|NHS Plan||Manifesto||Delivering the NHS Plan|
|Target/expectation||20,000 by 2004||20,000 by 2005||35,000 by 2008|
There are no additional targets for increasing the nursing workforce, though we expect further annual increases. It is for local national health service organisations to determine the number of nurses needed locally.
John Austin: To ask the Secretary of State for Health (1) if he will meet (a) the Chief Executive of Oxleas NHS Trust and (b) the hon. Member for Erith and Thamesmead to discuss the matters raised by the hon. Member for Erith and Thamesmead in his letter of 13 October; 
(2) what discussions he has had with the (a) South East London Strategic Health Authority and (b) Private Finance Unit regarding Oxleas NHS Trust on the matters raised with him by the hon. Members for Erith and Thamesmead and Bexleyheath and Crayford (Mr. Nigel Beard) on 14 July.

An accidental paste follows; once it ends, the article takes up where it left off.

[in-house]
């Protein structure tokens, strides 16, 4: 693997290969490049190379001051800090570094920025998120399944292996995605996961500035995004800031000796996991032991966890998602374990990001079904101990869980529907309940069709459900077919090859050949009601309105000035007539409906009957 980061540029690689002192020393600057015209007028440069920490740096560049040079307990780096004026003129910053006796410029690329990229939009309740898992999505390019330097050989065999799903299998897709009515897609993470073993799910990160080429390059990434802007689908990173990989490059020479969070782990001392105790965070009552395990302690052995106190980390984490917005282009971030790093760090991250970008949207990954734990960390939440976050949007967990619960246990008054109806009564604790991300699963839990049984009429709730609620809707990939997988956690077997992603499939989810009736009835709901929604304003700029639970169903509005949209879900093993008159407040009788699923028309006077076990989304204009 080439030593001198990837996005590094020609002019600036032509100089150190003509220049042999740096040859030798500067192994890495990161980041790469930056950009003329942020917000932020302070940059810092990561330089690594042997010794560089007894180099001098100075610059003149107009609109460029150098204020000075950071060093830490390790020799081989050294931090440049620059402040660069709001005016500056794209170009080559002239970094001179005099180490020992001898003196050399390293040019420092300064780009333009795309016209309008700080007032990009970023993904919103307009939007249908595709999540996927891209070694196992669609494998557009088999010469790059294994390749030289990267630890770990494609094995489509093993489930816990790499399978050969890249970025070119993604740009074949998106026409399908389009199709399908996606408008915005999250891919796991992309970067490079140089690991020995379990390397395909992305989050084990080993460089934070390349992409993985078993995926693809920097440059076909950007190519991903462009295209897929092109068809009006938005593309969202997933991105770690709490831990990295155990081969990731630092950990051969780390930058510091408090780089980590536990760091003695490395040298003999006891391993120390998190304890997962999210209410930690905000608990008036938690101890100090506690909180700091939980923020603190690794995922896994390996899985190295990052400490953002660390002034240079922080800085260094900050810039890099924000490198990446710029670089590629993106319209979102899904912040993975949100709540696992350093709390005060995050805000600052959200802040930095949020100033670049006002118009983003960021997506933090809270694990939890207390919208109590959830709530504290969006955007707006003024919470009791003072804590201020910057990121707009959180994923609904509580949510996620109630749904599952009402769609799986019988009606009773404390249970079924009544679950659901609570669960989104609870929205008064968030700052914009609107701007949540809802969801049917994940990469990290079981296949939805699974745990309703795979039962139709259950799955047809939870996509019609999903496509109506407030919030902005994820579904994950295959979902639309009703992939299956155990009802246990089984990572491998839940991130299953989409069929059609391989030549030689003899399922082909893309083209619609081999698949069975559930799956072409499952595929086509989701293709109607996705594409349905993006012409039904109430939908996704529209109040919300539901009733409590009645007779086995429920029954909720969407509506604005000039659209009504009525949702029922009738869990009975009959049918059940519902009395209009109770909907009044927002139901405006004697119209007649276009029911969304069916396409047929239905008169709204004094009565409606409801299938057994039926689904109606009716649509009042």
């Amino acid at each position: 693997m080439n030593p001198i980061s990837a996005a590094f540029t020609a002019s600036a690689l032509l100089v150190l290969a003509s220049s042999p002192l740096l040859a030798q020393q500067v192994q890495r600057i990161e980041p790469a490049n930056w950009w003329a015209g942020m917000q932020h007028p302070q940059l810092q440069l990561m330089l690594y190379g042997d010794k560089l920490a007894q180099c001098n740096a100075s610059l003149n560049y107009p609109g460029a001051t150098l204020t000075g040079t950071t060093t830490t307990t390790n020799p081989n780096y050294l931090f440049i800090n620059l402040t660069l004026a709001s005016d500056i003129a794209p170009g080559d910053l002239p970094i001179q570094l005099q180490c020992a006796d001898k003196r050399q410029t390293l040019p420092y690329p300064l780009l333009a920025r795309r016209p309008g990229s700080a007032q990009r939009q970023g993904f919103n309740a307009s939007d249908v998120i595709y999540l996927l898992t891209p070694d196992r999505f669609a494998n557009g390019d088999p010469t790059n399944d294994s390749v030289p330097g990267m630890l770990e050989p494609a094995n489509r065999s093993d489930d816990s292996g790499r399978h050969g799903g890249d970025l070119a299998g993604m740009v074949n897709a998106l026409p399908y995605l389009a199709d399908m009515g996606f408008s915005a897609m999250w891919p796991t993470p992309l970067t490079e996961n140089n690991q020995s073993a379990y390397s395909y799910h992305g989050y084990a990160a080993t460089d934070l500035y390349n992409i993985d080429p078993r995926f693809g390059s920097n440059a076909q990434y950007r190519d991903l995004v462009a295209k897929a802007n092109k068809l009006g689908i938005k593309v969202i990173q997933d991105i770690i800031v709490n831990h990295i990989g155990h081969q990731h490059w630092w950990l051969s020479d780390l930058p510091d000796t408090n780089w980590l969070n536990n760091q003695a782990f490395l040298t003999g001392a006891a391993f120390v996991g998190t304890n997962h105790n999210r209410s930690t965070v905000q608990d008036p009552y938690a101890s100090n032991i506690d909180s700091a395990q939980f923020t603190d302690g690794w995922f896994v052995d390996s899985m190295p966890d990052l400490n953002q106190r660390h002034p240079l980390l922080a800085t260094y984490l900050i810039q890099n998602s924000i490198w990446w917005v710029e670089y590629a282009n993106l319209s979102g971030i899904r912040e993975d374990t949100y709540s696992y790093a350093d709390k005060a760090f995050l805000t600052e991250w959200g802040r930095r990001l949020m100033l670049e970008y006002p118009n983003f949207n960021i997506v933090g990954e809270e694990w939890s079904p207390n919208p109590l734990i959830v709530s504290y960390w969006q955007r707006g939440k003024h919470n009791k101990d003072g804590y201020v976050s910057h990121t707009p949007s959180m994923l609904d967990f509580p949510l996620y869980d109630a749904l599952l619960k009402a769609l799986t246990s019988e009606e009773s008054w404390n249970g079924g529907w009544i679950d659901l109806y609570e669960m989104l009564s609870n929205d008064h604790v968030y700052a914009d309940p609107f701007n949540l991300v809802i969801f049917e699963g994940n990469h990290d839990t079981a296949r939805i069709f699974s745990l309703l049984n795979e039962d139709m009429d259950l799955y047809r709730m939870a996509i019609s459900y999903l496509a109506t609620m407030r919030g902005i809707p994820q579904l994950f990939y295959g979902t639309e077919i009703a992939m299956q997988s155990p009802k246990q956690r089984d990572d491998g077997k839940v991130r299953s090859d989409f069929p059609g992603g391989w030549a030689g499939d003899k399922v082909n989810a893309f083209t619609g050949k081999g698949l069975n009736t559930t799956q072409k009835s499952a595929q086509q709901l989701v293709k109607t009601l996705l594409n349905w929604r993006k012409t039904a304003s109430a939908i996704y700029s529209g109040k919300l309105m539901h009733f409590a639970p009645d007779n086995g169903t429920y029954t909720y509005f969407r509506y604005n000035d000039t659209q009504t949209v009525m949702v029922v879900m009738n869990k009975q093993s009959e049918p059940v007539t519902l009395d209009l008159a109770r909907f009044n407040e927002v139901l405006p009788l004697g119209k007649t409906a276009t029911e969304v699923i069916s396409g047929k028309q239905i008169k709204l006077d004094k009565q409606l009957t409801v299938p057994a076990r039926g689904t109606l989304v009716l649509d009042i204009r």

I met with my hon. Friend the Member for Erith and Thamesmead and the hon. Member for Bexley Heath and Crayford earlier in the year and wrote to both of them regarding Oxleas earlier this month. I have no immediate plans for a further meeting.
Sue Doughty: Affairs what representations he has received regarding attacks by anti-Ahmadiyya agitators upon Ahmadis in Bangladesh; what representations he (a) has made and (b) is making to the Government of Bangladesh regarding the protection of the Ahmadiyya community in Bangladesh; and if he will make a statement. 
We have received many representations on this subject from interested NGOs,including the Ahmadiyya Muslim Association UK and hon. Members of this House. We share their concerns about attacks and organised incitement against the Ahmadiyya community. We have both bilaterally and together with EU colleagues, regularly raised issues of religious persecution and intolerance with the Bangladeshi authorities urging them to ensure that minorities, not least the Ahmadiyyas, are suitably protected, that every reported crime is promptly and fully investigated, that the perpetrators of
29 Nov 2004 : Column 9W
crimes against religious minorities are brought to justice and that firm action is taken against incitement. We shall continue to do so.